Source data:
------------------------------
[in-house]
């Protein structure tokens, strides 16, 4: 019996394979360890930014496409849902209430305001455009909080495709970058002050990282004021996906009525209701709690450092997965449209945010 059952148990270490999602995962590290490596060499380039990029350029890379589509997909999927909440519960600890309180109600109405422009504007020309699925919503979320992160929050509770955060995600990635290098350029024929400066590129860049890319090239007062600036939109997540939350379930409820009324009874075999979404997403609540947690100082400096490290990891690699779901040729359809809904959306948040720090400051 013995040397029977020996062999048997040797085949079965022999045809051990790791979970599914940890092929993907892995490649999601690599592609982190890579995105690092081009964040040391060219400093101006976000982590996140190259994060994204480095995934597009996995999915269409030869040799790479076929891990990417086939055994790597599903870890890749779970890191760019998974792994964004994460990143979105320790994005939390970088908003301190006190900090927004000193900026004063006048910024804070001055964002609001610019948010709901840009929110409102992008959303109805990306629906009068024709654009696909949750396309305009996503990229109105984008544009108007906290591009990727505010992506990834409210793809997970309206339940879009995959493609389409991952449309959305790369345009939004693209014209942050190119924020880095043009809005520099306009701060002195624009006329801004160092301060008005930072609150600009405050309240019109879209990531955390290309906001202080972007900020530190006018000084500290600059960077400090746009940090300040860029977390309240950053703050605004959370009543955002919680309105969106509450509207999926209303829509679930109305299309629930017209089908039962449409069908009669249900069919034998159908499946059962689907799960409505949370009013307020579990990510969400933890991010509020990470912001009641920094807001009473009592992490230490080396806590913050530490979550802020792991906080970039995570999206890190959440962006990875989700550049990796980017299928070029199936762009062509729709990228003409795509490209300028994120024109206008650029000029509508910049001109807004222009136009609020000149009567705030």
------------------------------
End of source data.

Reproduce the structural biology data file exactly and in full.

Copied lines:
[in-house]
């Protein structure tokens, strides 16, 4: 019996394979360890930014496409849902209430305001455009909080495709970058002050990282004021996906009525209701709690450092997965449209945010 059952148990270490999602995962590290490596060499380039990029350029890379589509997909999927909440519960600890309180109600109405422009504007020309699925919503979320992160929050509770955060995600990635290098350029024929400066590129860049890319090239007062600036939109997540939350379930409820009324009874075999979404997403609540947690100082400096490290990891690699779901040729359809809904959306948040720090400051 013995040397029977020996062999048997040797085949079965022999045809051990790791979970599914940890092929993907892995490649999601690599592609982190890579995105690092081009964040040391060219400093101006976000982590996140190259994060994204480095995934597009996995999915269409030869040799790479076929891990990417086939055994790597599903870890890749779970890191760019998974792994964004994460990143979105320790994005939390970088908003301190006190900090927004000193900026004063006048910024804070001055964002609001610019948010709901840009929110409102992008959303109805990306629906009068024709654009696909949750396309305009996503990229109105984008544009108007906290591009990727505010992506990834409210793809997970309206339940879009995959493609389409991952449309959305790369345009939004693209014209942050190119924020880095043009809005520099306009701060002195624009006329801004160092301060008005930072609150600009405050309240019109879209990531955390290309906001202080972007900020530190006018000084500290600059960077400090746009940090300040860029977390309240950053703050605004959370009543955002919680309105969106509450509207999926209303829509679930109305299309629930017209089908039962449409069908009669249900069919034998159908499946059962689907799960409505949370009013307020579990990510969400933890991010509020990470912001009641920094807001009473009592992490230490080396806590913050530490979550802020792991906080970039995570999206890190959440962006990875989700550049990796980017299928070029199936762009062509729709990228003409795509490209300028994120024109206008650029000029509508910049001109807004222009136009609020000149009567705030």